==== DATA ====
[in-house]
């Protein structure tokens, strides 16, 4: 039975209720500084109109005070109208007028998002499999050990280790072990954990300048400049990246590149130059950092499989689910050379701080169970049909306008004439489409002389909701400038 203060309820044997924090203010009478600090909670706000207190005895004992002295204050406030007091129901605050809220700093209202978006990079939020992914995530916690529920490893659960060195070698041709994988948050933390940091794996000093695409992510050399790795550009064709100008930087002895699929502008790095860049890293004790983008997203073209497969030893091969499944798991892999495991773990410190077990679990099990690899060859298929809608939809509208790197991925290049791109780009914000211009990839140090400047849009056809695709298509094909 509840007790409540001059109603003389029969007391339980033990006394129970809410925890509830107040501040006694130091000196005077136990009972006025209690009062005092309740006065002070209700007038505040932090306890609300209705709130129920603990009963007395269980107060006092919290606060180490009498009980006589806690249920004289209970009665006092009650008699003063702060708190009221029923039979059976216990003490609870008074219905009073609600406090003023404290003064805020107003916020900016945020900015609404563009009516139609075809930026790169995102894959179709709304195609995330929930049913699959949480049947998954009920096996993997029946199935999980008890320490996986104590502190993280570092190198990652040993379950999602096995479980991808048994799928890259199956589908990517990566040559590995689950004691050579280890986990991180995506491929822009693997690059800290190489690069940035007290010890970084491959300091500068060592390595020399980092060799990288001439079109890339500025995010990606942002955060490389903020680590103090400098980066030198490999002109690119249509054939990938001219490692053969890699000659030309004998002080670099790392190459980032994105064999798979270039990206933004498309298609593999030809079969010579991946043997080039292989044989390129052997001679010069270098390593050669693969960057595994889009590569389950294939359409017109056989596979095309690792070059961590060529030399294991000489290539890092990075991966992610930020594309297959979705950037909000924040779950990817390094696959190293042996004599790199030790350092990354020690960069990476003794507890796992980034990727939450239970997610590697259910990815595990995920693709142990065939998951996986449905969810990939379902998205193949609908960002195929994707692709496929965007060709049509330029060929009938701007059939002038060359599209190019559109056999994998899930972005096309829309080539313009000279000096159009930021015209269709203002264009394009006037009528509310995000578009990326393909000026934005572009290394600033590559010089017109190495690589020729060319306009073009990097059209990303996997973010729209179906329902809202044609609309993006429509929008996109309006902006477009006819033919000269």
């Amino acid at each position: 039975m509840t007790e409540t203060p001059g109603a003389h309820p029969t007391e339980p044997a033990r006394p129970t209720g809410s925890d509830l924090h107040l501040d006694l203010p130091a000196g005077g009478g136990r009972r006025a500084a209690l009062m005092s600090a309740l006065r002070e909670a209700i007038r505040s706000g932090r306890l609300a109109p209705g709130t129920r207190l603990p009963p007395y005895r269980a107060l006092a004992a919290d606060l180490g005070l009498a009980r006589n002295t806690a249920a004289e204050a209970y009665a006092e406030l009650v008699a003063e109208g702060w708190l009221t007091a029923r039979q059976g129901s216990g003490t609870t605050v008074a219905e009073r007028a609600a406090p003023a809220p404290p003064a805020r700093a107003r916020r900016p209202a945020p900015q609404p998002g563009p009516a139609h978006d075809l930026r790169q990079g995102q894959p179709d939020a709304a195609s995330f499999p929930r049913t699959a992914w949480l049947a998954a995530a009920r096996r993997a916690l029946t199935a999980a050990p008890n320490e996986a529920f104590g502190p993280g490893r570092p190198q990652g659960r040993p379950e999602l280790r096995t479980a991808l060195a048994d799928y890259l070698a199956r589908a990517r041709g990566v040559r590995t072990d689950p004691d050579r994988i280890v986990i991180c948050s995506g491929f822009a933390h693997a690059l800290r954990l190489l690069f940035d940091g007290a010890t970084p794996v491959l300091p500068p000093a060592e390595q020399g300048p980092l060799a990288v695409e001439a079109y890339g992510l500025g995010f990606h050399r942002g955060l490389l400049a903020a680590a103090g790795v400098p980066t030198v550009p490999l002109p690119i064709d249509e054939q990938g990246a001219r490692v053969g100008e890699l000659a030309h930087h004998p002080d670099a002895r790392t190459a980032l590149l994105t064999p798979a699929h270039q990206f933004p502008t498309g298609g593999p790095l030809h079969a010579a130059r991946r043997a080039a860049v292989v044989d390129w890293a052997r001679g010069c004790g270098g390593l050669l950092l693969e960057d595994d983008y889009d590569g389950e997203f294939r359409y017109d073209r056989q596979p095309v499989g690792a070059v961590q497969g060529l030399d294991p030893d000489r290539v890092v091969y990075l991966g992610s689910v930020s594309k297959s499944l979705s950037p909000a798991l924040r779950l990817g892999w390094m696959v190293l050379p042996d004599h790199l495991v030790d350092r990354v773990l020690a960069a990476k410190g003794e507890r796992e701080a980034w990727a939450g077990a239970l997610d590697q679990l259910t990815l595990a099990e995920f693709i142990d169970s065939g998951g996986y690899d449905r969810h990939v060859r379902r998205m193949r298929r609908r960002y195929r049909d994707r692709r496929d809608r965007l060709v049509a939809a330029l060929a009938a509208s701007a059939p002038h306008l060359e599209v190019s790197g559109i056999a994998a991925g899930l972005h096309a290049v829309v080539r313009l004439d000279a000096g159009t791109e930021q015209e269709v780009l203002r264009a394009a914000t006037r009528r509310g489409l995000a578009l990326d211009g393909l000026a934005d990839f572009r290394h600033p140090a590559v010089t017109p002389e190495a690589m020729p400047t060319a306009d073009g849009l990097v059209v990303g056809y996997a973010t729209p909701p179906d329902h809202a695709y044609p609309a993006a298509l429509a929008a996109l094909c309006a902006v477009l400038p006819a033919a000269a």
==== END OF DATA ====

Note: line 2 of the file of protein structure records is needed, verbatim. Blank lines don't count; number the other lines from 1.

């Protein structure tokens, strides 16, 4: 039975209720500084109109005070109208007028998002499999050990280790072990954990300048400049990246590149130059950092499989689910050379701080169970049909306008004439489409002389909701400038 203060309820044997924090203010009478600090909670706000207190005895004992002295204050406030007091129901605050809220700093209202978006990079939020992914995530916690529920490893659960060195070698041709994988948050933390940091794996000093695409992510050399790795550009064709100008930087002895699929502008790095860049890293004790983008997203073209497969030893091969499944798991892999495991773990410190077990679990099990690899060859298929809608939809509208790197991925290049791109780009914000211009990839140090400047849009056809695709298509094909 509840007790409540001059109603003389029969007391339980033990006394129970809410925890509830107040501040006694130091000196005077136990009972006025209690009062005092309740006065002070209700007038505040932090306890609300209705709130129920603990009963007395269980107060006092919290606060180490009498009980006589806690249920004289209970009665006092009650008699003063702060708190009221029923039979059976216990003490609870008074219905009073609600406090003023404290003064805020107003916020900016945020900015609404563009009516139609075809930026790169995102894959179709709304195609995330929930049913699959949480049947998954009920096996993997029946199935999980008890320490996986104590502190993280570092190198990652040993379950999602096995479980991808048994799928890259199956589908990517990566040559590995689950004691050579280890986990991180995506491929822009693997690059800290190489690069940035007290010890970084491959300091500068060592390595020399980092060799990288001439079109890339500025995010990606942002955060490389903020680590103090400098980066030198490999002109690119249509054939990938001219490692053969890699000659030309004998002080670099790392190459980032994105064999798979270039990206933004498309298609593999030809079969010579991946043997080039292989044989390129052997001679010069270098390593050669693969960057595994889009590569389950294939359409017109056989596979095309690792070059961590060529030399294991000489290539890092990075991966992610930020594309297959979705950037909000924040779950990817390094696959190293042996004599790199030790350092990354020690960069990476003794507890796992980034990727939450239970997610590697259910990815595990995920693709142990065939998951996986449905969810990939379902998205193949609908960002195929994707692709496929965007060709049509330029060929009938701007059939002038060359599209190019559109056999994998899930972005096309829309080539313009000279000096159009930021015209269709203002264009394009006037009528509310995000578009990326393909000026934005572009290394600033590559010089017109190495690589020729060319306009073009990097059209990303996997973010729209179906329902809202044609609309993006429509929008996109309006902006477009006819033919000269």